Sony execs, talent recall late studio chief's humor and impact
Hours after Sony Pictures named a park in the center of its Culver City lot in honor of late chairman John Calley, Sony topper Amy Pascal and hundreds of other friends and family attended a memorial service that served as a tribute to his memory.
Pascal was joined at the dais by Howard Stringer, Buck Henry, Mel Brooks, Dana Delany and Warren Beatty; other guests included Annette Bening, Pierce Brosnan, scribe Robert Towne, producers Brian Grazer and Yair Landau, Sony Classics prexy Michael Barker and CAA’s Bryan Lourd.
“The world isn’t the same,” remarked Pascal. “John was a true original, a masterful manipulator and the most insanely seductive person I’ve ever known. He didn’t care what anyone else thought. He had the appropriate amount of cynicism about Hollywood but he made sure to never let it get the better of him.”
Despite the fact that Calley never went to college, Pascal called him “one of the most educated men I’ve ever met. He was so good at spinning people around in circles so he could get what he wanted. He would bring people into his office to fire them and they’d leave thinking he was a fantastic guy.” Before Pascal left the podium, she told the crowd, “There are a few people you meet who change your life, and he changed mine.”
A highlight reel featuring movie clips and tributes from collaborators Tony Bill, Norman Jewison, Maria Bello, Robin Swicord also screened, though the audio and video were out of sync. “If you’d told John Calley that his memorial reel would be out of sync, he probably would have said, ‘So was I, much of the time,’ joked Stringer, who added that Calley had “an unusual lack of ego. He ran three studios with maximum taste and minimal tyranny.”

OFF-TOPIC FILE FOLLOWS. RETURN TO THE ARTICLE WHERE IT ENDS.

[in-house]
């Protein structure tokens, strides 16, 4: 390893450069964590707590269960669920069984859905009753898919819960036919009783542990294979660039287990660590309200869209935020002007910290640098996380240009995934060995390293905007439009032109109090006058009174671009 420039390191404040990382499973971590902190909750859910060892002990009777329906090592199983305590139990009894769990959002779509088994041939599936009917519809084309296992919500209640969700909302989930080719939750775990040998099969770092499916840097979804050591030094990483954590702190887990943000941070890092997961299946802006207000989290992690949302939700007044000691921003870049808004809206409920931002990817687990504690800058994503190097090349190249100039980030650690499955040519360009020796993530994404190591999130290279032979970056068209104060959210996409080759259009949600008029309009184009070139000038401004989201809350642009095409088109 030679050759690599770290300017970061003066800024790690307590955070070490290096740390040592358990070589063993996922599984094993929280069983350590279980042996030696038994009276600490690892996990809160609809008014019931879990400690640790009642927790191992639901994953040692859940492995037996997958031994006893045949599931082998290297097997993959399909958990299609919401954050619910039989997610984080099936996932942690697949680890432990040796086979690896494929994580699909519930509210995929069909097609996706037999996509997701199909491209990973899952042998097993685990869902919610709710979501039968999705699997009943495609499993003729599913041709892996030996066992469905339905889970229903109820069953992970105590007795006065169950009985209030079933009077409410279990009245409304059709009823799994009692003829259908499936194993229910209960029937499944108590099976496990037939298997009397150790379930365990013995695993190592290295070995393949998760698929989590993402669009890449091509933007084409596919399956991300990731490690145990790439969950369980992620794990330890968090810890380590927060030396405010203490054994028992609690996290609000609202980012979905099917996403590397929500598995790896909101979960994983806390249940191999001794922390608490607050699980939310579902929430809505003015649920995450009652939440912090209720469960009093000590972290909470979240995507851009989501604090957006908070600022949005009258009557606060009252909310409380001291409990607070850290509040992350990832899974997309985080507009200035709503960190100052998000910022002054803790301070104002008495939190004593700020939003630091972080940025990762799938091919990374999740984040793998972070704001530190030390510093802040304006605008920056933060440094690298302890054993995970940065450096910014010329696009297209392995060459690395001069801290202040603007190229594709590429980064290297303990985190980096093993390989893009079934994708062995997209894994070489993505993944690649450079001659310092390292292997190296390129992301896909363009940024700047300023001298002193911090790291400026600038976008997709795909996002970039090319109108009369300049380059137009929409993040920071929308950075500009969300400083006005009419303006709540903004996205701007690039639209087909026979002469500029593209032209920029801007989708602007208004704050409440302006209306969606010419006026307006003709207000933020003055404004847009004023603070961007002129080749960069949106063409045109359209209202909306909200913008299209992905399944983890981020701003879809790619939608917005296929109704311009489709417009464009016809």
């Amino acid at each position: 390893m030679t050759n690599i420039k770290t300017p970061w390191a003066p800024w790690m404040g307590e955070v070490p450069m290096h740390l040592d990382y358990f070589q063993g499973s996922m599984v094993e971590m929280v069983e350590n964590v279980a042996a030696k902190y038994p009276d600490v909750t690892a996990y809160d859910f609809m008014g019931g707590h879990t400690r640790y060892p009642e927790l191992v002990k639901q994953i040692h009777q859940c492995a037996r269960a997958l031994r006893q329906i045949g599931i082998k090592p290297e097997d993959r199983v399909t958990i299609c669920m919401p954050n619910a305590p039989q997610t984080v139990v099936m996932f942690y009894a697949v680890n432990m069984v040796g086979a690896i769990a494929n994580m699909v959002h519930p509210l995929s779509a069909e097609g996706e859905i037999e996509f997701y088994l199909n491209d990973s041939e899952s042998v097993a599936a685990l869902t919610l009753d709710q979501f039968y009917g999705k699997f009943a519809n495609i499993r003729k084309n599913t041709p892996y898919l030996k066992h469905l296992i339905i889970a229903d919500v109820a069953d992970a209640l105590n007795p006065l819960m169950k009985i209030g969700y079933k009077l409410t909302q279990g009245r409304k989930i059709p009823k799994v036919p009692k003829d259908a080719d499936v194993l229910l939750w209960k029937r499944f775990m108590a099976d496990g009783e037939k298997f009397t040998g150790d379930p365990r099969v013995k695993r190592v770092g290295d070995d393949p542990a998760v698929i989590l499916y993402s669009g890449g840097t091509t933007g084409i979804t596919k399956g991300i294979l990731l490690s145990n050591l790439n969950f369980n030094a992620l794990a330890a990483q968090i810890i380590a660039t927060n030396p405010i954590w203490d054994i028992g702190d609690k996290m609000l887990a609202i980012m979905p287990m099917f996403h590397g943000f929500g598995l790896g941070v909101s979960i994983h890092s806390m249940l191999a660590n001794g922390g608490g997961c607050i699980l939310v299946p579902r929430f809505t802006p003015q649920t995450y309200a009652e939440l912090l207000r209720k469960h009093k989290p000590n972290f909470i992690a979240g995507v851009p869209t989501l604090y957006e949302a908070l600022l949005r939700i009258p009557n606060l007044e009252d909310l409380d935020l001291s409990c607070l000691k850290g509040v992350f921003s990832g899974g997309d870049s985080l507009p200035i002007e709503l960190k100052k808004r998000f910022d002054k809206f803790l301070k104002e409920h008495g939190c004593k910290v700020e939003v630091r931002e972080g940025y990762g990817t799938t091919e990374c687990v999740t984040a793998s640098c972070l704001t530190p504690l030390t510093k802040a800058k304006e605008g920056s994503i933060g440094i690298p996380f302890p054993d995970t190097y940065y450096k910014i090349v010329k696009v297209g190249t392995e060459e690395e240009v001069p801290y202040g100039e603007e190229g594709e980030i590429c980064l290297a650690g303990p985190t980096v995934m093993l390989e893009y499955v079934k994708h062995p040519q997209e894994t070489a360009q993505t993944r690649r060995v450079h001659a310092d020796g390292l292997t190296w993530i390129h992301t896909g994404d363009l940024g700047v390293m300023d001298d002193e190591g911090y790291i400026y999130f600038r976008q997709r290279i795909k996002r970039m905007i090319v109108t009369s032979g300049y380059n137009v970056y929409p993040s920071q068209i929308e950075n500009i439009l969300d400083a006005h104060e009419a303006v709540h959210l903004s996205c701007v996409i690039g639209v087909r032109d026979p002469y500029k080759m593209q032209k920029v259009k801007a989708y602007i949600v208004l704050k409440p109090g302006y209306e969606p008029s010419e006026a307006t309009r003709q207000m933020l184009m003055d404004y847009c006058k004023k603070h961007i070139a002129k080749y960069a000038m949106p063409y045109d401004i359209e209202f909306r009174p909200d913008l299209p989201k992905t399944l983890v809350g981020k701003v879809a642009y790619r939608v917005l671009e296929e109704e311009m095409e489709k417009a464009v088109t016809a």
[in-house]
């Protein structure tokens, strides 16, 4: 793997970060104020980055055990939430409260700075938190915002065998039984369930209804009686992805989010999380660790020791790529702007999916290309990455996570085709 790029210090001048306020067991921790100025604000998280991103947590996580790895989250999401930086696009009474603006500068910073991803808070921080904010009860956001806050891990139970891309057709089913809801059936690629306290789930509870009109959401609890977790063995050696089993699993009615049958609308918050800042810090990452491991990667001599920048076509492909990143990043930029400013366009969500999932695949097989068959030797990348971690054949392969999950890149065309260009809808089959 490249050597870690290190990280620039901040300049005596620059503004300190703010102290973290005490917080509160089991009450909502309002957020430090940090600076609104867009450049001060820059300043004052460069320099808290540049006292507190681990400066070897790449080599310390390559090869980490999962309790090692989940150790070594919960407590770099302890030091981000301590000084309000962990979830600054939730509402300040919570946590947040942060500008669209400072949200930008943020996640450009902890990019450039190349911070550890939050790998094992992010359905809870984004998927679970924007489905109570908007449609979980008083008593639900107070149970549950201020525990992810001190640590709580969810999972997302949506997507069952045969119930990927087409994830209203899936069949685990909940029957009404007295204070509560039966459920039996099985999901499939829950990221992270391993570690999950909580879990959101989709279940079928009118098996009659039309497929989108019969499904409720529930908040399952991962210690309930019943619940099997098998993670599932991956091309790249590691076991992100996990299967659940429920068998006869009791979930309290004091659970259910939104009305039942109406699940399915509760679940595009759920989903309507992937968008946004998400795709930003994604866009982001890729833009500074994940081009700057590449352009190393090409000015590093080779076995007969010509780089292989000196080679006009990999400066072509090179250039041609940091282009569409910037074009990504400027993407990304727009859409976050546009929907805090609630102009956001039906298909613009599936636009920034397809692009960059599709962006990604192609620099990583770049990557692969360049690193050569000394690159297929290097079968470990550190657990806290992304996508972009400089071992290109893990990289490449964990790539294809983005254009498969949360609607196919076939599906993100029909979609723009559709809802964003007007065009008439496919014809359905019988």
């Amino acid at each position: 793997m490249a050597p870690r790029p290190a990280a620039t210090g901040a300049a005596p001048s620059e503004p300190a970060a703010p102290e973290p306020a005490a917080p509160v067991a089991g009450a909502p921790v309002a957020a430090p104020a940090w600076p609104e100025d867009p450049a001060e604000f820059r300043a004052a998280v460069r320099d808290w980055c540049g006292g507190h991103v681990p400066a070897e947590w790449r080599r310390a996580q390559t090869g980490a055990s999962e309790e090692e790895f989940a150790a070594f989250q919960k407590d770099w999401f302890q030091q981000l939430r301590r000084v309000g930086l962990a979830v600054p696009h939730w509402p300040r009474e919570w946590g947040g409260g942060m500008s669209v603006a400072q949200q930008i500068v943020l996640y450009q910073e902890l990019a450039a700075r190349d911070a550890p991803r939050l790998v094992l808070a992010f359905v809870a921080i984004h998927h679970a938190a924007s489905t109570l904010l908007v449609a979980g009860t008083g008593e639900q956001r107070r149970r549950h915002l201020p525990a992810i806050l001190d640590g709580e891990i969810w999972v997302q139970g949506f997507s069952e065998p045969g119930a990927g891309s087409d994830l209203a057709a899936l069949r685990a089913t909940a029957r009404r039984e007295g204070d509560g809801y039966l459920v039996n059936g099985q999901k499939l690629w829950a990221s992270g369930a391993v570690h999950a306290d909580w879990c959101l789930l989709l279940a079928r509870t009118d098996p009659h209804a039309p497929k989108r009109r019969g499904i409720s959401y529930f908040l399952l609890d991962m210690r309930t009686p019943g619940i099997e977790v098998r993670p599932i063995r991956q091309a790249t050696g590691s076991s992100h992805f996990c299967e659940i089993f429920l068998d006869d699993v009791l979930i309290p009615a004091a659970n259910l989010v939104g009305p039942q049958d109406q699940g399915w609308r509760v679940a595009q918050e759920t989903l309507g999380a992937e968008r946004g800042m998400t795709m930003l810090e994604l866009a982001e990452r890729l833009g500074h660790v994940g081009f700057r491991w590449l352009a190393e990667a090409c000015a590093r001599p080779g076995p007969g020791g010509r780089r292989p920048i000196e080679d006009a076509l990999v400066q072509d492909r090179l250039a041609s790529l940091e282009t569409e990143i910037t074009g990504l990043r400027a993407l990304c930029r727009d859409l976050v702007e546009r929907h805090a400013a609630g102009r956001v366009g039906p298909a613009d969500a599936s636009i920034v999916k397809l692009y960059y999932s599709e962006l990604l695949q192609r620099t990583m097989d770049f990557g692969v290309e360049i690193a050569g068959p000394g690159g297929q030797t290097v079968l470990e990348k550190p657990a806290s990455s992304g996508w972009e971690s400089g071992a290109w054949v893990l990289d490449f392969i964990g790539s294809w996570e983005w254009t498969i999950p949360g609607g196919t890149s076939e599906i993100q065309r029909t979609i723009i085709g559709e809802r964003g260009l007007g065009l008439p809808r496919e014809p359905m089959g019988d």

Brooks, who confessed that he “loved to bullshit and hangout in Calley’s office,” said that during the making of Warner Bros.’ comedy “Blazing Saddles,” he used Calley to broker peace between himself and Ted Ashley, who objected to several of the film’s raunchier gags.
“John set the environment where creative work could happen,” said Swicord, while Bello added that “John loved to sleep because he loved to dream, and if he were still here, he’d probably describe his life as a happy accident.”
The reel featured Calley talking about the pressures of being a powerful studio head making multi-million dollar decisions. “It’s scary, but if you use your gut and you’ve got a good one, then you’ll do very well.”
Delany made sure to wear a dress to the event, “because as we all know, he liked legs.” With tears welling up, Delany spoke of how she visited Calley’s Century City condo every week toward the end of his life, which she described as “physically challenging but mentally and emotionally rich.” She also recalled a time when Calley was in bed with Elaine May, who rolled over and asked him, “you want me to leave now so you can fantasize about me?” to which Calley replied, “yes.”
The actress continued to give a glimpse into her close personal friendship with Calley: “He was a man of great curiousity and ideas who was still trying to figure life out and distill life to its purest form. He was on the verge of death many times but he refused to give up and had the strongest will to live of anyone I’ve ever met.”
Delany recounted that when she asked Calley why he kept removing his breathing tube in the middle of the night, worried that he was trying to end his life, he replied, “I have no desire to commit suicide. I think I’m quite remarkable.”
That feeling seemed to be shared by everyone who met him, as evidenced by the outpouring of emotion at an intimate reception following the memorial.